All of a sudden it hits me: God has given me this specific man, and his specific “helpmate” needs may not include things like fresh coffee in bed. Maybe it includes looking up information about the difference between a cappuccino and a latte (I’m GOOD at that!) or entering into the excitement of his fishing excursion tomorrow. I think it also includes making him laugh. He read this post and loved it. :)

In the midst of this, he gets serious and says, “Carol, the point is that I don’t NEED someone to make my coffee in the morning or even to cook, for that matter. I do need help in other areas.”

I ask, “What are those other areas?"

I receive no answer because our serious conversation is interrupted by a flock of bush tits congregating at the suet feeder. George is excited and he runs to get the camera, and I run over to watch as he snaps away.

It hits me more: Part of my role as George’s helpmate is to enter into his world and celebrate it with him. He loves that. He is a bird-watcher, fisherman, and cook. These are all things that I did not particularly enjoy when we were first married, but I have learned to enjoy them because he does not want to be ALONE! He loves it when I join him in these pursuits.

Back to my question about the areas where I do help in addition to this, he says, “It is managing the house, the logistics of our lives, and the finances because they are just not my thing” (He is a mathematician/statistician, but he can’t balance a checkbook to save his soul!).

So, maybe I am not as pathetic as I think I am?

It dawned on me that the whole POINT is that “it is better that my man (George) not be alone.” It is more about the two of us being together as a team, and our team is going to look different from another couple’s team because we have different personalities, gifts, talents, and abilities. My organized managing abilities compliment his more “free-flowing” creative nature. It is also more about me entering into his joys (and sorrows) too. It is about working as one in a team partnership.

In many marriages, being a helpmate does involve the woman cooking and making coffee. At my mom’s memorial service, I shared that the legacy she left for me is the model of a “helpmate” and “partner" for my dad. My mom got up every morning of their twenty-nine years of marriage to make my dad breakfast (she was aghast when she discovered that I did not do the same)! For mom, it meant that she was the woman behind a “larger than life, life of the party” man, but she REVELED in that role. Being a “helpmate” doesn't look like that in my marriage, but I still learned by her example. It is all about being a helpmate suitable for my husband and not someone else's!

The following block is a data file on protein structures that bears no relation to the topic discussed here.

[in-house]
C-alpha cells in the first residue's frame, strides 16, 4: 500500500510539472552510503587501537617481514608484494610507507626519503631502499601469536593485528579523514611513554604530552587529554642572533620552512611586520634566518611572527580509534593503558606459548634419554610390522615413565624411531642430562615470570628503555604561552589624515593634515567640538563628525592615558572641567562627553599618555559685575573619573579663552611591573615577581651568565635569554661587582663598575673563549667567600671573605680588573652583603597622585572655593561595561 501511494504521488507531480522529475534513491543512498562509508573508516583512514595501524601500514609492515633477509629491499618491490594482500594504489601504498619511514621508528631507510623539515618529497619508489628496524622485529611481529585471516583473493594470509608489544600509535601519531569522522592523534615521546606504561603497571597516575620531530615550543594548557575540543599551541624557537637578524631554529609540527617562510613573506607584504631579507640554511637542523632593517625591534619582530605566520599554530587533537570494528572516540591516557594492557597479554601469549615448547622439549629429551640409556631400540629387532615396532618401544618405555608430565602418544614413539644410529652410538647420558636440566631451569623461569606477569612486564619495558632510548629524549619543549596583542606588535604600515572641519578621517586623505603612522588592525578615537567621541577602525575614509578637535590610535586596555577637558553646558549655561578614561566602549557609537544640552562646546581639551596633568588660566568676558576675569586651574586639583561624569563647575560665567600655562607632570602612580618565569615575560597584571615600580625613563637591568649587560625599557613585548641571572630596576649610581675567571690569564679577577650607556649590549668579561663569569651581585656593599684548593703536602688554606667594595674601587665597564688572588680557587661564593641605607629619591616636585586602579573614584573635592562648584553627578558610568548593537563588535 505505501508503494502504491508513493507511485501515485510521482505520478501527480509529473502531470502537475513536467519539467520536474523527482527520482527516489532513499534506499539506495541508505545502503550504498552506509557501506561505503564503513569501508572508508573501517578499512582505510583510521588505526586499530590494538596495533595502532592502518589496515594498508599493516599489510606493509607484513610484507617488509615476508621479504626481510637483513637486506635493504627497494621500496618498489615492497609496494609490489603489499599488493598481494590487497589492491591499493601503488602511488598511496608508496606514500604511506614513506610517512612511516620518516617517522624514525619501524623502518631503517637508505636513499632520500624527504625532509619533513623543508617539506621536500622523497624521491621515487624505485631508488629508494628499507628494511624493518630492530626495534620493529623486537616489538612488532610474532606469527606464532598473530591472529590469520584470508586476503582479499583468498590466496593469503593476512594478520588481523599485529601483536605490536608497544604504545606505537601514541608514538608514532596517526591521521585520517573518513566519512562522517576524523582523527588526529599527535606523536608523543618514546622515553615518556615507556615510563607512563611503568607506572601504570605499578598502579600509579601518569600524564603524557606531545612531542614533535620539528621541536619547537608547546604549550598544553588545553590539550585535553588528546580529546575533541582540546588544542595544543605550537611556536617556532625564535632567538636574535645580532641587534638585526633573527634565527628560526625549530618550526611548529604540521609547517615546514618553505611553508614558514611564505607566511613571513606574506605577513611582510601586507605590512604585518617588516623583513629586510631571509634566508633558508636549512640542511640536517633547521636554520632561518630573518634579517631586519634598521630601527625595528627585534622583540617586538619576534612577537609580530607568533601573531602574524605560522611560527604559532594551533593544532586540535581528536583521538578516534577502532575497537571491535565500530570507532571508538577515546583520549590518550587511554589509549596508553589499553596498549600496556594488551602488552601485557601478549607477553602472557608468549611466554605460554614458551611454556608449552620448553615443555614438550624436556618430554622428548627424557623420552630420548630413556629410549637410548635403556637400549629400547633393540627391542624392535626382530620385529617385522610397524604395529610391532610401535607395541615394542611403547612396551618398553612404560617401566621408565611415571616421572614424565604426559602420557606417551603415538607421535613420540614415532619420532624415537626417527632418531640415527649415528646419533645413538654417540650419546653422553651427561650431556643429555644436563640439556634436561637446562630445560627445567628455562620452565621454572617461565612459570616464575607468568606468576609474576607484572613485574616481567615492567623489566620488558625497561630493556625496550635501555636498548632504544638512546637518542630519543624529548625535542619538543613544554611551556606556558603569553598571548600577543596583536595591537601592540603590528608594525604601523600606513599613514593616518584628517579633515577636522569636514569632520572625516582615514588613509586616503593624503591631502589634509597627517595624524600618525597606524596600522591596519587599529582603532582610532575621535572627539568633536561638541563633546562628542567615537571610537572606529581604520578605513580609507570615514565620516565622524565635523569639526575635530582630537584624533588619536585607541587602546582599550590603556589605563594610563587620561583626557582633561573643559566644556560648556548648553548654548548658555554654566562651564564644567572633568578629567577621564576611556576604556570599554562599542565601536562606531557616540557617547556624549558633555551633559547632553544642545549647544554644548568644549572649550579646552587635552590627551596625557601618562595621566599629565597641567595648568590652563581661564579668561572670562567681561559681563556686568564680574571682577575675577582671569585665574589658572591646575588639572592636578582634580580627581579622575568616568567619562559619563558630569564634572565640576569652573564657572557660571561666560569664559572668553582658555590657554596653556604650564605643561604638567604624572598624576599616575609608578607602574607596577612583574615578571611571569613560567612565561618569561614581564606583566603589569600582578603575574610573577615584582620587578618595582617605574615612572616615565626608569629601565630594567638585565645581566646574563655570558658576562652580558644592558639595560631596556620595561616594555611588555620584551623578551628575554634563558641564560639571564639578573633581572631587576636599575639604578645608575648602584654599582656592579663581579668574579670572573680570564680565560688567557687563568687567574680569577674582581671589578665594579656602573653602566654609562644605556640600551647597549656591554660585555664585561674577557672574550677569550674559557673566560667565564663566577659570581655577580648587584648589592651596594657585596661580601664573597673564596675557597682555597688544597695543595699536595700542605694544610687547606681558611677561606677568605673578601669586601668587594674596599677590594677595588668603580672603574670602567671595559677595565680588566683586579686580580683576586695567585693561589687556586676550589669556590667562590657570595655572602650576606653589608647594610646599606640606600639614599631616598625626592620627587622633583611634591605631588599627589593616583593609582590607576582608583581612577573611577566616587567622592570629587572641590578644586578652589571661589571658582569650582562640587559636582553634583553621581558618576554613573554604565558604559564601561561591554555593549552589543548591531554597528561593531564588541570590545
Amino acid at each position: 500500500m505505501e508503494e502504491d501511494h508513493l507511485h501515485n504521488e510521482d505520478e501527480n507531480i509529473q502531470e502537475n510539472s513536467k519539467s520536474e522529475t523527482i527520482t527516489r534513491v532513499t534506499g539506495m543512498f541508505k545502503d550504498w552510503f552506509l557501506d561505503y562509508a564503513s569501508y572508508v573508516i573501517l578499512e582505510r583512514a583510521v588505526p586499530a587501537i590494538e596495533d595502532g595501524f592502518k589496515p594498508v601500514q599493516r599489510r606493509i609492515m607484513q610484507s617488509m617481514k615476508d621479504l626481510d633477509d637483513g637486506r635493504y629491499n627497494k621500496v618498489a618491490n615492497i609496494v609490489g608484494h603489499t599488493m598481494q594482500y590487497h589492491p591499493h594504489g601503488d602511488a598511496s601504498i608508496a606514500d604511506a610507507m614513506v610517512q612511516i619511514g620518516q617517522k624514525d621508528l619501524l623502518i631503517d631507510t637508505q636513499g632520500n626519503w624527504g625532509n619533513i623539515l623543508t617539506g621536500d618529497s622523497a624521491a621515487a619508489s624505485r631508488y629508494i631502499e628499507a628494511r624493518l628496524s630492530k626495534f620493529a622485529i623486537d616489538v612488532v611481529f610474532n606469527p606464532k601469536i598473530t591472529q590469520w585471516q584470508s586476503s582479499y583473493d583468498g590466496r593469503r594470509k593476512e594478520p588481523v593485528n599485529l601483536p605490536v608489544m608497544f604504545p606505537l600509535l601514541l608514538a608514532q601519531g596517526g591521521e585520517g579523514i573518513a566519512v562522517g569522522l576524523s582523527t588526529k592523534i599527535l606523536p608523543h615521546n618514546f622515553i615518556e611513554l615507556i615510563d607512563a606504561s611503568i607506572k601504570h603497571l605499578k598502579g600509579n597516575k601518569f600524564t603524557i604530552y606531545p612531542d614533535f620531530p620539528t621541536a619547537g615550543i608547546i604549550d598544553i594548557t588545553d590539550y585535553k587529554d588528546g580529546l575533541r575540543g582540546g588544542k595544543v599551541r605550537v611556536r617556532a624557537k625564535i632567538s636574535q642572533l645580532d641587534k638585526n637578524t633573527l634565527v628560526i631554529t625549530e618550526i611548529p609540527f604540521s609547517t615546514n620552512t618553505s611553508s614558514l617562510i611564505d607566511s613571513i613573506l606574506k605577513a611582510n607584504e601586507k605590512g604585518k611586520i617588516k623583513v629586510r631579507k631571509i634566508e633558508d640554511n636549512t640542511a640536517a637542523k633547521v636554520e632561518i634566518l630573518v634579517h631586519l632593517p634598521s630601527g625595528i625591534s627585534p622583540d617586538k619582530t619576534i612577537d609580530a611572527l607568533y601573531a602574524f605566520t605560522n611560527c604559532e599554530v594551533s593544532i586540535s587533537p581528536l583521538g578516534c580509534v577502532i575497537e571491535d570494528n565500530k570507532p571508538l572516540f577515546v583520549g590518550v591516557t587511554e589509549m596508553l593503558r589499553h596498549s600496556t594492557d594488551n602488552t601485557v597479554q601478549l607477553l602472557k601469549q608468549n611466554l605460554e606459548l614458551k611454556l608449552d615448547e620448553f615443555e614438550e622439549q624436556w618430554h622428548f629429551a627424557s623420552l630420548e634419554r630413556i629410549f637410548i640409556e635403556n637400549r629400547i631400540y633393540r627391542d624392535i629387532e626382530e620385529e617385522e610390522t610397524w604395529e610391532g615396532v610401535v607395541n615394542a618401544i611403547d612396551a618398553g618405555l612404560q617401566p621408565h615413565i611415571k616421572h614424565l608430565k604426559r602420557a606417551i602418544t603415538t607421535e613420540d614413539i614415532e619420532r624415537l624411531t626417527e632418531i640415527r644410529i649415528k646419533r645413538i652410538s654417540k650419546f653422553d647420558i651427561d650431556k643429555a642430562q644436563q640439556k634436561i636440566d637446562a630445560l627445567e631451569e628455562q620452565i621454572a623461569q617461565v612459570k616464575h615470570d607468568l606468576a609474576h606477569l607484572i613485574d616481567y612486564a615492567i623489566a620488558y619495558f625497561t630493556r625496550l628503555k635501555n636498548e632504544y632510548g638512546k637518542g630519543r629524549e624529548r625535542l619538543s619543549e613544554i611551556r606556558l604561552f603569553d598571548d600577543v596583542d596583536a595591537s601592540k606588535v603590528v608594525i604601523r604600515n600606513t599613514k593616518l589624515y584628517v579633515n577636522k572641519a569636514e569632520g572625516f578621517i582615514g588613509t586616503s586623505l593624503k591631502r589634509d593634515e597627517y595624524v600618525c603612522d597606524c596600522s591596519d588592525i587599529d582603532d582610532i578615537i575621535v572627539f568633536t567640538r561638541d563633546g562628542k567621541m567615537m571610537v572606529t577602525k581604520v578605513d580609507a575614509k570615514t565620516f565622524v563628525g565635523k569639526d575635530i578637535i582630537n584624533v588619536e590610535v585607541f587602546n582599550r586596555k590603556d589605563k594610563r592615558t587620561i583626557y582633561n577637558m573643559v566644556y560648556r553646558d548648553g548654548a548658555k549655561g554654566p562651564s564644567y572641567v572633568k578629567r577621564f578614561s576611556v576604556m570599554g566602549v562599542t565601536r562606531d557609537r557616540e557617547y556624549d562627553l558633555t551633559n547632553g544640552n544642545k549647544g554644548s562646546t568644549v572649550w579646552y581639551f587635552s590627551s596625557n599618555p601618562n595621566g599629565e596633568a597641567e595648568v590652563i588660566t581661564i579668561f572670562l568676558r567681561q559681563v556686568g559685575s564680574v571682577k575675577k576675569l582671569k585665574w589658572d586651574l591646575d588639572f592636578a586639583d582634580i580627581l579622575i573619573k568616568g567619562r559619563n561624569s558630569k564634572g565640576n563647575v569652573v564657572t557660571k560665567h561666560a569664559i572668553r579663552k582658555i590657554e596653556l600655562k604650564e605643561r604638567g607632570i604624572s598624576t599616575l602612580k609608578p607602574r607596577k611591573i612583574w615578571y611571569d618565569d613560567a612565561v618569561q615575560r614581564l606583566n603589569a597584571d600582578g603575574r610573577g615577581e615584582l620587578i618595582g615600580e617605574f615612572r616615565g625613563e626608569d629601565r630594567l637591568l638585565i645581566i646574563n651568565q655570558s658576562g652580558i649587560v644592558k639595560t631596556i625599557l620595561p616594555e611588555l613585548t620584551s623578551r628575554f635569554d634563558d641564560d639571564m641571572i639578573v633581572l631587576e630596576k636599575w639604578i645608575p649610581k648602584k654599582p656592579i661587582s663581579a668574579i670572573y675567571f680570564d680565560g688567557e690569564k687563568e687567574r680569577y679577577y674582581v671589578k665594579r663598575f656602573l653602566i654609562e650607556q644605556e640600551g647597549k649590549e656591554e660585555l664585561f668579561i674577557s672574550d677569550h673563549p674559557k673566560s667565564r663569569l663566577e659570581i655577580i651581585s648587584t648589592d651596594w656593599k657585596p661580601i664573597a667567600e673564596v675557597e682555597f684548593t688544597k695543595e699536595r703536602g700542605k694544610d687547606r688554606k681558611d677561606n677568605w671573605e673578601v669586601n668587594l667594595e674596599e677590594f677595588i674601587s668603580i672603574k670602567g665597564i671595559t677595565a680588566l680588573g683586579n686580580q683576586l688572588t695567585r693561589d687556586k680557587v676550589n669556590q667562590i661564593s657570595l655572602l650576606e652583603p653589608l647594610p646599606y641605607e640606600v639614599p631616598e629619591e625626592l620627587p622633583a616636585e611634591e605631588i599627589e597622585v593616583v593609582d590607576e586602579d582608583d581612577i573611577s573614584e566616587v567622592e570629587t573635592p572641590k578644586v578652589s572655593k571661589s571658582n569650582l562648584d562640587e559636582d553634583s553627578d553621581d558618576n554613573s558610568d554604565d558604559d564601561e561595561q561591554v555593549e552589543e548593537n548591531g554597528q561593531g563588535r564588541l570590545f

For the married woman:

When I have led a study called Marriage without Regrets, I have encourage women to sit down with their husbands and find out what being a “helpmate” means in their particular marriage.

Surprisingly I had one woman who was with the Bible Book Club tell me that to sit down and do this was just not possible with her husband. She did not see that as dysfunctional. It made me sad. 

For the unmarried woman:

I was single until I was 31. So, I remember reading this passage and rejoicing that God made me “in His image” and that He did give me, as a woman, a need to nurture and help others. How are you helping others to be all that they can be?

For the married man:

Rejoice like Adam did over the wonderful woman that God has placed in your life and think of the myriad ways that she blesses and helps you to be all that you can be. Let her know that you appreciate her! Praise God for her.

For the unmarried man: 

Treat the women around you with respect and honor. 

Here is an excellent inductive study on this subject too:

Marriage without Regrets: Learning How to Become One 


Lord, make me the kind of helpmate You have designed for me. Teach me to be a wing so that others are blessed by my presence and not a weight because I bring them down. Show me we can all grow to be conformed to your image as we were all created to be!